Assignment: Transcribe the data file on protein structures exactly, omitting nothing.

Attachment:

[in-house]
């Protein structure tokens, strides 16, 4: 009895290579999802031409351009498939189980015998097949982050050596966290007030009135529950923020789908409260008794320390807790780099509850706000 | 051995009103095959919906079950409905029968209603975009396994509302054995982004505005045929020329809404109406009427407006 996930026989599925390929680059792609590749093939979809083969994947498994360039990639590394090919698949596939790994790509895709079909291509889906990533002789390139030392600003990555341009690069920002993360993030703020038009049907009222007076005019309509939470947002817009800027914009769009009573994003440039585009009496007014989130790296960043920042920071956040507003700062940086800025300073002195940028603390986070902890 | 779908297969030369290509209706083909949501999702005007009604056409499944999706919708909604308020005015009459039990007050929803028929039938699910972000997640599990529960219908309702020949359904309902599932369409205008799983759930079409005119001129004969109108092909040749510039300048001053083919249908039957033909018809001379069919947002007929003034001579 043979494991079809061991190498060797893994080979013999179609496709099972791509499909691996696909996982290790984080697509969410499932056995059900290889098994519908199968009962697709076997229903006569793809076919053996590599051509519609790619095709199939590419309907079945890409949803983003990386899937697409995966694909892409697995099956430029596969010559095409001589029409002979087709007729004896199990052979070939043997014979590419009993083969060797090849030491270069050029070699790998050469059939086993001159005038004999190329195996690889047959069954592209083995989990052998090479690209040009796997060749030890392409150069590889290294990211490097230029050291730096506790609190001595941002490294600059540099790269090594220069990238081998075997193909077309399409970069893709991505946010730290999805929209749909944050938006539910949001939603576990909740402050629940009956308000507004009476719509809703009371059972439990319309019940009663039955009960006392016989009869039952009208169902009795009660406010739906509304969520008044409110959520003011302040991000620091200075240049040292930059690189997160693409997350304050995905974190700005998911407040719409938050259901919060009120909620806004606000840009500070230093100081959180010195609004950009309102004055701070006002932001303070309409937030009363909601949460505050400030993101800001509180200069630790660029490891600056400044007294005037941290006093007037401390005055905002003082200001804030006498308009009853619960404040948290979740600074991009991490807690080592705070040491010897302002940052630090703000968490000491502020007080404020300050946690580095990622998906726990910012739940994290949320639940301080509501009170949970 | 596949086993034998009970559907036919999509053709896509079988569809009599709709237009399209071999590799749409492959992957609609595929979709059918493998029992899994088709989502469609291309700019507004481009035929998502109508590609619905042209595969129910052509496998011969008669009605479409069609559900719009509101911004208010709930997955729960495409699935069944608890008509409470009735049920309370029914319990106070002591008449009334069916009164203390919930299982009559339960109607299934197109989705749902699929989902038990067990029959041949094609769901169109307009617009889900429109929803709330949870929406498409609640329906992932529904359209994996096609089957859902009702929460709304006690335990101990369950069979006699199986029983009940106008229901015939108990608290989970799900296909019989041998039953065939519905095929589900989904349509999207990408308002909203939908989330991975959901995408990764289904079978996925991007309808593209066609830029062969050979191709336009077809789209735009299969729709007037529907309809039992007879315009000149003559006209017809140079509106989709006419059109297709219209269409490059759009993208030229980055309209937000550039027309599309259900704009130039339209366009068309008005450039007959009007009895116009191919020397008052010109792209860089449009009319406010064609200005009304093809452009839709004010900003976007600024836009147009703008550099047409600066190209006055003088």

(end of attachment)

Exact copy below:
[in-house]
């Protein structure tokens, strides 16, 4: 009895290579999802031409351009498939189980015998097949982050050596966290007030009135529950923020789908409260008794320390807790780099509850706000 | 051995009103095959919906079950409905029968209603975009396994509302054995982004505005045929020329809404109406009427407006 996930026989599925390929680059792609590749093939979809083969994947498994360039990639590394090919698949596939790994790509895709079909291509889906990533002789390139030392600003990555341009690069920002993360993030703020038009049907009222007076005019309509939470947002817009800027914009769009009573994003440039585009009496007014989130790296960043920042920071956040507003700062940086800025300073002195940028603390986070902890 | 779908297969030369290509209706083909949501999702005007009604056409499944999706919708909604308020005015009459039990007050929803028929039938699910972000997640599990529960219908309702020949359904309902599932369409205008799983759930079409005119001129004969109108092909040749510039300048001053083919249908039957033909018809001379069919947002007929003034001579 043979494991079809061991190498060797893994080979013999179609496709099972791509499909691996696909996982290790984080697509969410499932056995059900290889098994519908199968009962697709076997229903006569793809076919053996590599051509519609790619095709199939590419309907079945890409949803983003990386899937697409995966694909892409697995099956430029596969010559095409001589029409002979087709007729004896199990052979070939043997014979590419009993083969060797090849030491270069050029070699790998050469059939086993001159005038004999190329195996690889047959069954592209083995989990052998090479690209040009796997060749030890392409150069590889290294990211490097230029050291730096506790609190001595941002490294600059540099790269090594220069990238081998075997193909077309399409970069893709991505946010730290999805929209749909944050938006539910949001939603576990909740402050629940009956308000507004009476719509809703009371059972439990319309019940009663039955009960006392016989009869039952009208169902009795009660406010739906509304969520008044409110959520003011302040991000620091200075240049040292930059690189997160693409997350304050995905974190700005998911407040719409938050259901919060009120909620806004606000840009500070230093100081959180010195609004950009309102004055701070006002932001303070309409937030009363909601949460505050400030993101800001509180200069630790660029490891600056400044007294005037941290006093007037401390005055905002003082200001804030006498308009009853619960404040948290979740600074991009991490807690080592705070040491010897302002940052630090703000968490000491502020007080404020300050946690580095990622998906726990910012739940994290949320639940301080509501009170949970 | 596949086993034998009970559907036919999509053709896509079988569809009599709709237009399209071999590799749409492959992957609609595929979709059918493998029992899994088709989502469609291309700019507004481009035929998502109508590609619905042209595969129910052509496998011969008669009605479409069609559900719009509101911004208010709930997955729960495409699935069944608890008509409470009735049920309370029914319990106070002591008449009334069916009164203390919930299982009559339960109607299934197109989705749902699929989902038990067990029959041949094609769901169109307009617009889900429109929803709330949870929406498409609640329906992932529904359209994996096609089957859902009702929460709304006690335990101990369950069979006699199986029983009940106008229901015939108990608290989970799900296909019989041998039953065939519905095929589900989904349509999207990408308002909203939908989330991975959901995408990764289904079978996925991007309808593209066609830029062969050979191709336009077809789209735009299969729709007037529907309809039992007879315009000149003559006209017809140079509106989709006419059109297709219209269409490059759009993208030229980055309209937000550039027309599309259900704009130039339209366009068309008005450039007959009007009895116009191919020397008052010109792209860089449009009319406010064609200005009304093809452009839709004010900003976007600024836009147009703008550099047409600066190209006055003088």